Benedetta Brevini and Daisy Doctor
18 Environmental Media Management: Overcoming the Responsibility Deficit
Pietari Kääpä and Hunter Vaughan
19 Property Rights Control in the Data-Driven Economy: The Media Ecology of Blockchain Registries
20 Common Pool Resources, Communication, and the Global Media Commons
Patrick D. Murphy and E. Septime Sessou
21 #NOLNG253! Media Use in Modern Environmental Justice Movements
Ellen E. Moore and Anna Bean
22 Contesting Digital Colonial Power: Indigenous Australian Sovereignty and Self-Determination in Digital Worlds
Corrinne Sullivan and Jessica McLean
23 Who Makes Our Smartphones? Four Moments in Their Lifecycle
Richard Maxwell and Toby Miller
PART IV Ecocultures
24 Media and Ecocultural Identity
Tema Milstein, Gabi Mocatta, and José Castro-Sotomayor
25 Eco-Territorial Media Practices: Defending Bodies, Territories, and Life Itself in Latin America
26 Mapping for Accountability: Decolonizing Land Acknowledgment Initiatives
Salma Monani and Sarah Gilsoul
27 Black Media Philosophy and Visual Ecologies: A Conversation between Armond Towns and Jeremy Kamal
Armond Towns and Jeremy Kamal
28 On the Ecological Futurabilities of Experimental Film Labs
Noélie Martin and Jacopo Rasmi
29 Popular Music: Folk and Folk Rock as Green Cultural Production
30 Women in the Global Pandemic Media Imagination: Mimetic Desire, Scapegoating Buddhist Hermeneutic, and Beyond
PART V Eco-Affects
31 Ecomentia, from Televised Catastrophe to Performative Assembly: Collapsonaut Attention in a House on Fire
32 Feeling Wild: The Mediation of Embodied Experience
Alexa Weik von Mossner
33 Social Realism and Environmental Crisis: Clio Barnard’s Dark River
34 Ecopolitical Satire in the Global North
Nicole Seymour and Anthony Lioi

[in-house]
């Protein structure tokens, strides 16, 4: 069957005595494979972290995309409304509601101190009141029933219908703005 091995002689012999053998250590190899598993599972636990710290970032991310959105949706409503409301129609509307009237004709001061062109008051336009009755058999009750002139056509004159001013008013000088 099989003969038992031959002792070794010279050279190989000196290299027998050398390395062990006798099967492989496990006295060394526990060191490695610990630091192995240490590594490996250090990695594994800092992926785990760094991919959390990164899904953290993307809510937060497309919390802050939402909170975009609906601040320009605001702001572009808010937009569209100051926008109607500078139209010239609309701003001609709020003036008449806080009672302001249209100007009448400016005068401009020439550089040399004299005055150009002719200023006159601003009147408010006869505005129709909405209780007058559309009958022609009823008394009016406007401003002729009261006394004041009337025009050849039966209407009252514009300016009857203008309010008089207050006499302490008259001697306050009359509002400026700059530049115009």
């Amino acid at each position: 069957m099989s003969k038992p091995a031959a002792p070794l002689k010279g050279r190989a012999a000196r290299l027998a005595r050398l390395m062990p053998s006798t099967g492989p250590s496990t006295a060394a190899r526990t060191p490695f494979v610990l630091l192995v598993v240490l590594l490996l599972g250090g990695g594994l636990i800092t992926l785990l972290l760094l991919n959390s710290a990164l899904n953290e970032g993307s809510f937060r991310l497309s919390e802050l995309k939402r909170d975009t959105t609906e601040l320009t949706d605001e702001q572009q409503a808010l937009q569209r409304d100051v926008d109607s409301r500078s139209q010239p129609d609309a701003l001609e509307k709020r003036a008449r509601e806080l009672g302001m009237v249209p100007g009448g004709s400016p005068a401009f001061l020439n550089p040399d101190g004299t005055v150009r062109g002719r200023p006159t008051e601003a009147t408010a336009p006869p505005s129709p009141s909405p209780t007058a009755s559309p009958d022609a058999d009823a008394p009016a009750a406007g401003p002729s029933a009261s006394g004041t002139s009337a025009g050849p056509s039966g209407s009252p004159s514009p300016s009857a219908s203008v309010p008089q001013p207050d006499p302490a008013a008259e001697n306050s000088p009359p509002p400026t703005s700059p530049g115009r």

35 Fear and Loathing in Ecomedia: Channeling Fear through Horror Tropes in Invasive Species Outreach
36 Slow Media, Eco-Mindfulness, and the Lifeworld
"This Handbook undertakes a crucial reboot of media studies in light of the global climate crisis, reckoning with an array of urgent planetary matters. Assembling the most lucid thinkers in ecomedia studies, the book confronts the entanglement of media and ecology and unfurls vital forms of research and action."
Lisa Parks, Distinguished Professor of Media Studies, UC Santa Barbara
"Media Studies should always have been Ecomedia Studies, but it wasn’t. A generation of pioneer scholars worked to change that, and most of them have written chapters for this absolutely essential collection. This book will from now on be a key reference-point."
Nick Couldry, London School of Economics and Political Science
"This collection is extremely useful in both being aware of the earlier waves of eco-criticism while stating out clearly and in depth that the only way forward for media studies is with ecology at its core – not just as one ‘theme’ but as the very essence of how politics and planetary futures unfold. The Handbook will become essential reading."
Jussi Parikka, Aarhus University, author of Insect Media and A Geology of Media
"The Routledge Handbook of Ecomedia Studies is a timely constellation of essays that whirls into the elements, borderlands, digital worlds, energetics, and spheres of affect—addressing how media not only represent the environment but are fundamentally of the environment. This book will be a valuable reference for years to come."
Melody Jue, Associate Professor of English, UC Santa Barbara, author of Wild Blue Media